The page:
The New York Times reports that the Trump administration has accelerated a secret American program to sabotage Iran’s missiles and rockets by inserting faulty parts and materials into Iran’s aerospace supply chains.
Dr. Herb Lin is senior research scholar for cyber policy and security at the Center for International Security and Cooperation and Hank J. Holland Fellow in Cyber Policy and Security at the Hoover Institution, both at Stanford University. His research interests relate broadly to policy-related dimensions of cybersecurity and cyberspace, and he is particularly interested in and knowledgeable about the use of offensive operations in cyberspace, especially as instruments of national policy. In addition to his positions at Stanford University, he is Chief Scientist, Emeritus for the Computer Science and Telecommunications Board, National Research Council (NRC) of the National Academies, where he served from 1990 through 2014 as study director of major projects on public policy and information technology, and Adjunct Senior Research Scholar and Senior Fellow in Cybersecurity (not in residence) at the Saltzman Institute for War and Peace Studies in the School for International and Public Affairs at Columbia University. Prior to his NRC service, he was a professional staff member and staff scientist for the House Armed Services Committee (1986-1990), where his portfolio included defense policy and arms control issues. He received his doctorate in physics from MIT.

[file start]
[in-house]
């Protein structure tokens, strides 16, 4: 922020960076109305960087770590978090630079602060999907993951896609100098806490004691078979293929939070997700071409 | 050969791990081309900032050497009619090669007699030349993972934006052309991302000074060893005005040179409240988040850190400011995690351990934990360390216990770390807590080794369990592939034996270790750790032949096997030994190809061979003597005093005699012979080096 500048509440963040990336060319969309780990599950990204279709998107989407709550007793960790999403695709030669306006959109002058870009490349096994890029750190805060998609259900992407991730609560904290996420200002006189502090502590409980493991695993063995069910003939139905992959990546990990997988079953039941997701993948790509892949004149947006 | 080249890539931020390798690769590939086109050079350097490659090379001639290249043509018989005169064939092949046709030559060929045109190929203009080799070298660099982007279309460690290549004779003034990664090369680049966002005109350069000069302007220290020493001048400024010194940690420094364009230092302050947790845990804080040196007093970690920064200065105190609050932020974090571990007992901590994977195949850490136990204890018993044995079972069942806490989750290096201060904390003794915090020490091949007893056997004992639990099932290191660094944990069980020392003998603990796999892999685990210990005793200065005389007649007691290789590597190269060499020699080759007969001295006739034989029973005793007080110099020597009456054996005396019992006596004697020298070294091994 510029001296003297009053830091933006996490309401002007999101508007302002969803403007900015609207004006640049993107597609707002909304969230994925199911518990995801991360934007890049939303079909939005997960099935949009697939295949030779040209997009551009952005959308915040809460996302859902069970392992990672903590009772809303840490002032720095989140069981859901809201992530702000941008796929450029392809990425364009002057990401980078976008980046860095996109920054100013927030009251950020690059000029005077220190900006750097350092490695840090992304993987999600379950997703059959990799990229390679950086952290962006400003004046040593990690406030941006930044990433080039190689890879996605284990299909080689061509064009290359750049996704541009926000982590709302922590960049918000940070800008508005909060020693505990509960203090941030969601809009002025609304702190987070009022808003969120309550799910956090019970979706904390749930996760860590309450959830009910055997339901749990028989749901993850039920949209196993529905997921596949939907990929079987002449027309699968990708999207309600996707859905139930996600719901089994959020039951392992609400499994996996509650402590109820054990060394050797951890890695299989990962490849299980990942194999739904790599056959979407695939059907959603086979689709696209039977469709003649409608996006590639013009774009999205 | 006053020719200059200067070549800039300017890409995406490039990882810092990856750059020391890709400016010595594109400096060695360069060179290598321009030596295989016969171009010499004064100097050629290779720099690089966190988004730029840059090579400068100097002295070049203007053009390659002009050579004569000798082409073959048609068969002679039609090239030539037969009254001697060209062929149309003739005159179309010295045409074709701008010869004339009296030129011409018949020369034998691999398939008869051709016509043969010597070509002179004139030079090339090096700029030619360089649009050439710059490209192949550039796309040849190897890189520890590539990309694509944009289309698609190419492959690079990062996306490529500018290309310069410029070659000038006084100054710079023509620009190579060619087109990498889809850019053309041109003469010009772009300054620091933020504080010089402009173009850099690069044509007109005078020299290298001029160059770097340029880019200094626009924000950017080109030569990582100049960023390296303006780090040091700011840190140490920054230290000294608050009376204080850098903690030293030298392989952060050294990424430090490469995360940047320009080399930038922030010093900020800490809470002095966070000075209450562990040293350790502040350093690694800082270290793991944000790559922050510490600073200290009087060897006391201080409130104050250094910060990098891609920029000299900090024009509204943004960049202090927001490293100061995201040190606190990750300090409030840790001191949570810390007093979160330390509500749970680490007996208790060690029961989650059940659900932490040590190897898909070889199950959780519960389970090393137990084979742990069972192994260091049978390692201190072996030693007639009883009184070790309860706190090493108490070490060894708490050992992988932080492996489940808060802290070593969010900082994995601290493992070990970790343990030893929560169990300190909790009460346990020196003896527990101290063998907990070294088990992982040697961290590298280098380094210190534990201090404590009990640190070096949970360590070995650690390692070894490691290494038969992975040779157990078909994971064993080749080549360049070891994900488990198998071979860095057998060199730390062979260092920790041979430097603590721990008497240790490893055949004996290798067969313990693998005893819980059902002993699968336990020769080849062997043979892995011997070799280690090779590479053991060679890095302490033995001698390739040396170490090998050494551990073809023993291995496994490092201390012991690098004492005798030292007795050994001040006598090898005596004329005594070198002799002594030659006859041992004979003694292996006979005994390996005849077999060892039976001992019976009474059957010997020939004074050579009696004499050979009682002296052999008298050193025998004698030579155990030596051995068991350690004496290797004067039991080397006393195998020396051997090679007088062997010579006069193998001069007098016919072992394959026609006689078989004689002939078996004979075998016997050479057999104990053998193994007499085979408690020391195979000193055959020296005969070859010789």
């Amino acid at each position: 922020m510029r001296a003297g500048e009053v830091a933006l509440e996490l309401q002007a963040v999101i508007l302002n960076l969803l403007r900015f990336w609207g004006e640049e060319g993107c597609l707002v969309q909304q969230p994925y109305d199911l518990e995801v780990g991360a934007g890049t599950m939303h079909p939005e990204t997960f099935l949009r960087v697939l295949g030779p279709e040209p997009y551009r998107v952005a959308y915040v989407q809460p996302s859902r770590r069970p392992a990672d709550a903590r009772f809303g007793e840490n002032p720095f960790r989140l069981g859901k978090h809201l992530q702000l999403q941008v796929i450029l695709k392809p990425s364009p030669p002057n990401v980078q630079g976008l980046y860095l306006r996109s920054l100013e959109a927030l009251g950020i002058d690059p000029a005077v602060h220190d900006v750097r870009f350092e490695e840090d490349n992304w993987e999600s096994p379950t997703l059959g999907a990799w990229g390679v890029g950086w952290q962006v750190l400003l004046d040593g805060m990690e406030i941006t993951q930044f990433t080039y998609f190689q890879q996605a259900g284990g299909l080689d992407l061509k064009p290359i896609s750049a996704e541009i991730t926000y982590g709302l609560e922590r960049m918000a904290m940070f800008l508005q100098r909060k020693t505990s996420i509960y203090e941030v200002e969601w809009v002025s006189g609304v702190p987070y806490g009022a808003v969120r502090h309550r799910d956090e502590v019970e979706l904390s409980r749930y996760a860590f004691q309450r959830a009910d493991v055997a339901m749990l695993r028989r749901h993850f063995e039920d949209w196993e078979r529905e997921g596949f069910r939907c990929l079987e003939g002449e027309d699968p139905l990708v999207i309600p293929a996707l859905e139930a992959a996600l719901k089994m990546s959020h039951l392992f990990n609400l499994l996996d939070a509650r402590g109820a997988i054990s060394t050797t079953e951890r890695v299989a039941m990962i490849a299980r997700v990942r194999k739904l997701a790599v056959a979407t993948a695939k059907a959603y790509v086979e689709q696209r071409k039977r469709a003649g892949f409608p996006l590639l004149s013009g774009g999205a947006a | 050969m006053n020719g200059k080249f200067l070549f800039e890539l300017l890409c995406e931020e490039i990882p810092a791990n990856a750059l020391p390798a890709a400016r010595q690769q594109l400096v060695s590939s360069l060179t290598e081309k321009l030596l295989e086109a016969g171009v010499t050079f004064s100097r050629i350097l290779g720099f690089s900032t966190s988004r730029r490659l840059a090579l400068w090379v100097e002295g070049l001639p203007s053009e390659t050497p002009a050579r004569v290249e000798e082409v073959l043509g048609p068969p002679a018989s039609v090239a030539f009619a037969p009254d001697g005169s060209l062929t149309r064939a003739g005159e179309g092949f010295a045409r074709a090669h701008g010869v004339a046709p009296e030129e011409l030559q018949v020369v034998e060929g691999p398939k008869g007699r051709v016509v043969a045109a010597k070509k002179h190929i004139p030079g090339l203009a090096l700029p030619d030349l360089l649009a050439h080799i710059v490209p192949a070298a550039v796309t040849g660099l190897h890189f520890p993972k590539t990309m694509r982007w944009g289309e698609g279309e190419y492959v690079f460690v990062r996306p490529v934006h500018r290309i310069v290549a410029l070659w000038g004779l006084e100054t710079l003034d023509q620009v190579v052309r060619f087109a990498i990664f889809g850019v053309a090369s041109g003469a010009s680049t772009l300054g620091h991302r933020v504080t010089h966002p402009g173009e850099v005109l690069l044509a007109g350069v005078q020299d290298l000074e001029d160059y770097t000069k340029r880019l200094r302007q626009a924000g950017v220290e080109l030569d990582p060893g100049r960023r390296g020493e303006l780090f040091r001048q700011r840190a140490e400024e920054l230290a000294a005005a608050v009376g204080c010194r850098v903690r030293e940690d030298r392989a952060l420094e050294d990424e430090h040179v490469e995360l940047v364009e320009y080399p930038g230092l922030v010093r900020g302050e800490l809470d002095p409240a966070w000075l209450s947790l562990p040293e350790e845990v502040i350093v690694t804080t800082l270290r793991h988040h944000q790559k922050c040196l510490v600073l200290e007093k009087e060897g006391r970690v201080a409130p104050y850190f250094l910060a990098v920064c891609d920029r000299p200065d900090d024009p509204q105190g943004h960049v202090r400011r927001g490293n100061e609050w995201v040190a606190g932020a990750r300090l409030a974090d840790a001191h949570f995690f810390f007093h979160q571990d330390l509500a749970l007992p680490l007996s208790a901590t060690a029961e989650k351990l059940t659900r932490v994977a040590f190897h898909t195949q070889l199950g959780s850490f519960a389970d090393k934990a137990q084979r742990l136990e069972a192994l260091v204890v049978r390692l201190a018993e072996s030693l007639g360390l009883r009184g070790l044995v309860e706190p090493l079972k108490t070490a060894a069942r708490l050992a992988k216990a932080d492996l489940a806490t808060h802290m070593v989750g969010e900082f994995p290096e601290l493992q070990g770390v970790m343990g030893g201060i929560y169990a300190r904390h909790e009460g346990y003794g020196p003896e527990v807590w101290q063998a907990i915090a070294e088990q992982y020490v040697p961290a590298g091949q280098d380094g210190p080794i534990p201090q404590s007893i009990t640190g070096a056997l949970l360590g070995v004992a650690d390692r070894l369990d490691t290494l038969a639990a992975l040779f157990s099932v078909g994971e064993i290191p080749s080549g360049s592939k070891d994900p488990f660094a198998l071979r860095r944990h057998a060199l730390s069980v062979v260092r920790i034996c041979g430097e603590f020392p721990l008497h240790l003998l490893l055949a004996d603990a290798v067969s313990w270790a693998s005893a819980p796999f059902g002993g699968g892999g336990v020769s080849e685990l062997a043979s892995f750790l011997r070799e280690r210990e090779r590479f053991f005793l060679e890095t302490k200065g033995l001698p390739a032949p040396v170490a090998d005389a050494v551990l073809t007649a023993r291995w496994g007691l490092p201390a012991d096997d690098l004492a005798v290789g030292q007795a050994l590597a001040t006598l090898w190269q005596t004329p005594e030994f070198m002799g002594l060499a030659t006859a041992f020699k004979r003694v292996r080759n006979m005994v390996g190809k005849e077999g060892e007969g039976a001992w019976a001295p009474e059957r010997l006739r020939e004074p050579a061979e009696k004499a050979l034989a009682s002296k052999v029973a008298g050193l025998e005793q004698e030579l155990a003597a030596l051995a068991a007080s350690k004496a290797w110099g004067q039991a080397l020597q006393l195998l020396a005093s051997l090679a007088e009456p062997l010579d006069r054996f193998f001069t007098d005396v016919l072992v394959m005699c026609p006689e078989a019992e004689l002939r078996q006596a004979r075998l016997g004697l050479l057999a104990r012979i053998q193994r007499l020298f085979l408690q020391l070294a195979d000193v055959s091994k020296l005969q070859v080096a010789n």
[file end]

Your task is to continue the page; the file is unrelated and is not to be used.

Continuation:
Subscribe to this Lawfare contributor via RSS.
Today the Brookings Institution is publishing our edited volume, "Bytes, Bombs, and Spies: The Strategic Dimensions of Offensive Cyber Operations." And here is
What would it mean if “hacking back” was interpreted as violating the CFAA?
The new U.S. Cyber Command vision and the Department of Defense Cyber Strategy embody a fundamental reorientation in strategic thinking.
The International Committee of the Red Cross can serve as a model for a new international organization that would provide neutral, impartial and independent assistance to entities affected by serious cyberattacks.
There has never been a publicly documented incident of hardware supply chain compromise at the fabrication level originating abroad—until now.
There are not enough ways to fight foreign information operations. Here’s how researchers can start coming up with new ones.